Intent, Initiation, Execution, Effect - fictional things, probably the single most direct fictional content to be interfaced with real-people speaking and using rules, in the hobby. In a recent dialogue with Zac Porcu, he called it "the beating heart of role-playing."
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"Everyone knows" what a relationship map is, but they're definitely not all the same thing, especially with these variables exposed:
Here's a good example of what Actual Play posting here can be: reflections afterwards. I recommend it. Here the game author is involved and thus rules questions abound, but whoever and about whatever is totally OK too.
For Circle people, the rules questions included how order-of-action relates to groups, and some math concerning the components in a venture, both of which did require some clarification of the text.
Oh golly, let’s see a bunch of guys over-share about how much their characters have been having sex!! ... for those few of you remaining in the room, you’ll see us talk well beyond the boilerplate. Sex has been freed-up in role-playing over the last decade and a half. This seems to have freed us as well into dialing-back and modulating how it plays into everything else, to find some new things this medium-and-activity can do.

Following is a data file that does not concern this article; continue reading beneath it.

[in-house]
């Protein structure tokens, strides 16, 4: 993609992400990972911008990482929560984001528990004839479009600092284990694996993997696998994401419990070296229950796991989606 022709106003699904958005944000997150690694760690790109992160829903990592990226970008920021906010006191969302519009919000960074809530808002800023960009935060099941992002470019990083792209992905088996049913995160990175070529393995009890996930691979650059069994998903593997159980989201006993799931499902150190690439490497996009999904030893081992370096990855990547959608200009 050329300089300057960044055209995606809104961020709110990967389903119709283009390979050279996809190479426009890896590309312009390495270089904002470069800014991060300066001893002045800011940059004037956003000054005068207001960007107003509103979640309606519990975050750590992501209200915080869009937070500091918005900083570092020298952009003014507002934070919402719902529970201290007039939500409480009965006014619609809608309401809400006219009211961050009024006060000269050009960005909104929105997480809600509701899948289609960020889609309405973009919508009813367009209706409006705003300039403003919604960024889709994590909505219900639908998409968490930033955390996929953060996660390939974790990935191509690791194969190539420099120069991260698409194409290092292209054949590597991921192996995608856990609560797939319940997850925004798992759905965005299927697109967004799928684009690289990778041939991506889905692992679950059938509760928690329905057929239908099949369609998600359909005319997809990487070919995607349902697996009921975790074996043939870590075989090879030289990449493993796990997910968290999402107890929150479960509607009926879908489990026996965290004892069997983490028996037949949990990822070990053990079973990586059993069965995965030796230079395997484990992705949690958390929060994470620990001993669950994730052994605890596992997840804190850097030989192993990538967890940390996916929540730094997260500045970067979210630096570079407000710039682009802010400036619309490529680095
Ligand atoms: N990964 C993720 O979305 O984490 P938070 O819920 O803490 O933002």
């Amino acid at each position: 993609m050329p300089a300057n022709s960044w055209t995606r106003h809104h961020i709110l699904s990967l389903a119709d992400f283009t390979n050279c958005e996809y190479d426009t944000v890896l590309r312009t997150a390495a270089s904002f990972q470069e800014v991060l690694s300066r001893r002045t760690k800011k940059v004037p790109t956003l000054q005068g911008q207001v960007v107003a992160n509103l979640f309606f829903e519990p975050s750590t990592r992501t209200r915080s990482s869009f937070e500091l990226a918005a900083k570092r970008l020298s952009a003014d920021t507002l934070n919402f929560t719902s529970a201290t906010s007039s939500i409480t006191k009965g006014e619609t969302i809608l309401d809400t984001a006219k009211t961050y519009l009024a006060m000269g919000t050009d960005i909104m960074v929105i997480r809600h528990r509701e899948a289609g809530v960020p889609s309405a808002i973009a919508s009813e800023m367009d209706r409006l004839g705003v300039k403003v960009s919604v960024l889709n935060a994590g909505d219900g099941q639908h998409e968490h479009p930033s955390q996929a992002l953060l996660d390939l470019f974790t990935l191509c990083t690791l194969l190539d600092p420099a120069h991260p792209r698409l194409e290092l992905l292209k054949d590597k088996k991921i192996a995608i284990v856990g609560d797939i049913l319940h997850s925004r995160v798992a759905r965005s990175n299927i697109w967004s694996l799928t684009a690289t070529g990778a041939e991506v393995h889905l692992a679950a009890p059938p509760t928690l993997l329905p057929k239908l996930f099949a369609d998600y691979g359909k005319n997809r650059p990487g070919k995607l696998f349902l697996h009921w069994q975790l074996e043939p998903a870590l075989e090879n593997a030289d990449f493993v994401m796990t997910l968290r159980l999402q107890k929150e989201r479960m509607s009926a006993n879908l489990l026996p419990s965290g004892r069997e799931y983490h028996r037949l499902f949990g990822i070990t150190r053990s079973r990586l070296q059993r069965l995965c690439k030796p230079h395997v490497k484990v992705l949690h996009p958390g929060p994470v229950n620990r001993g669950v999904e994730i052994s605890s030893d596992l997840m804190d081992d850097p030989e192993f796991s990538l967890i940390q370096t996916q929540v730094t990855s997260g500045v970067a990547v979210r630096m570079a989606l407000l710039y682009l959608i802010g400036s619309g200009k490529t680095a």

Yesterday I played Circle of Hands as GM, but I have some questions about my venture.
My dices were: Black 6, White 3, Red 6.
So it was settled in Spurr with a double elemento of Rbaja.
I chose a Splotch and a Rbaja zone, thinking about a black wizard dead who left behind a big corruption, because he had a lot of marks of Rbaja.
So my first question is: When I have a double element, how do I say witch part of it is the lower?
An interview conducted live on July 1, 2015 with Ron Edwards, the author of the recently Kickstarted and delivered iron age fantasy RPG, Circle of Hands.
You already have the rundown, right?
This is the Crescent Land (map by Tony Dowler):
To the west, inland, is Tamaryon. To the north and wrapping inland is Famberge. The southern coast, mainly the spur, is Spurr. The central coast and most of the associated mountains is Rolke.